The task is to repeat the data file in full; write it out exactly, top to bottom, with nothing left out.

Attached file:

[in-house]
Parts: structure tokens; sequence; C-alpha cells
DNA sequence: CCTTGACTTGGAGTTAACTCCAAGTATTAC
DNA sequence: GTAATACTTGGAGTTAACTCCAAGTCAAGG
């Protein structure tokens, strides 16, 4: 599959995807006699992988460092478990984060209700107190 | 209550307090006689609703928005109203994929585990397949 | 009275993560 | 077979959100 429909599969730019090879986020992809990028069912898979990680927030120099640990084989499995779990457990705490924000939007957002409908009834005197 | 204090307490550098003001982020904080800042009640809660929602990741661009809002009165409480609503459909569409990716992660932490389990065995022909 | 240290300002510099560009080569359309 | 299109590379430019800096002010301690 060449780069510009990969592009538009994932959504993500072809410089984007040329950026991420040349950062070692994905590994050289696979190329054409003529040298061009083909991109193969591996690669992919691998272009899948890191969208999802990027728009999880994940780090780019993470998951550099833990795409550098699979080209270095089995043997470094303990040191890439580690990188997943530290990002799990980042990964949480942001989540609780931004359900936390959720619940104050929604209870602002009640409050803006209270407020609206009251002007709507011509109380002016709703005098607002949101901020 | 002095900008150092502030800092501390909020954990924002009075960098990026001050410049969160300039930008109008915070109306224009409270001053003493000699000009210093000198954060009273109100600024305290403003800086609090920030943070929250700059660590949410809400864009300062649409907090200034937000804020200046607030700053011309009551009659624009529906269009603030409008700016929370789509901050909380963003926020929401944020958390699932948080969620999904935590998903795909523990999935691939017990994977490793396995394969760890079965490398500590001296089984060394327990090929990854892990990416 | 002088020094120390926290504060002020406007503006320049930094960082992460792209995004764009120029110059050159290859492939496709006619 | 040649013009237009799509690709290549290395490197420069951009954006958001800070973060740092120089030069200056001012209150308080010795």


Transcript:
[in-house]
Parts: structure tokens; sequence; C-alpha cells
DNA sequence: CCTTGACTTGGAGTTAACTCCAAGTATTAC
DNA sequence: GTAATACTTGGAGTTAACTCCAAGTCAAGG
């Protein structure tokens, strides 16, 4: 599959995807006699992988460092478990984060209700107190 | 209550307090006689609703928005109203994929585990397949 | 009275993560 | 077979959100 429909599969730019090879986020992809990028069912898979990680927030120099640990084989499995779990457990705490924000939007957002409908009834005197 | 204090307490550098003001982020904080800042009640809660929602990741661009809002009165409480609503459909569409990716992660932490389990065995022909 | 240290300002510099560009080569359309 | 299109590379430019800096002010301690 060449780069510009990969592009538009994932959504993500072809410089984007040329950026991420040349950062070692994905590994050289696979190329054409003529040298061009083909991109193969591996690669992919691998272009899948890191969208999802990027728009999880994940780090780019993470998951550099833990795409550098699979080209270095089995043997470094303990040191890439580690990188997943530290990002799990980042990964949480942001989540609780931004359900936390959720619940104050929604209870602002009640409050803006209270407020609206009251002007709507011509109380002016709703005098607002949101901020 | 002095900008150092502030800092501390909020954990924002009075960098990026001050410049969160300039930008109008915070109306224009409270001053003493000699000009210093000198954060009273109100600024305290403003800086609090920030943070929250700059660590949410809400864009300062649409907090200034937000804020200046607030700053011309009551009659624009529906269009603030409008700016929370789509901050909380963003926020929401944020958390699932948080969620999904935590998903795909523990999935691939017990994977490793396995394969760890079965490398500590001296089984060394327990090929990854892990990416 | 002088020094120390926290504060002020406007503006320049930094960082992460792209995004764009120029110059050159290859492939496709006619 | 040649013009237009799509690709290549290395490197420069951009954006958001800070973060740092120089030069200056001012209150308080010795």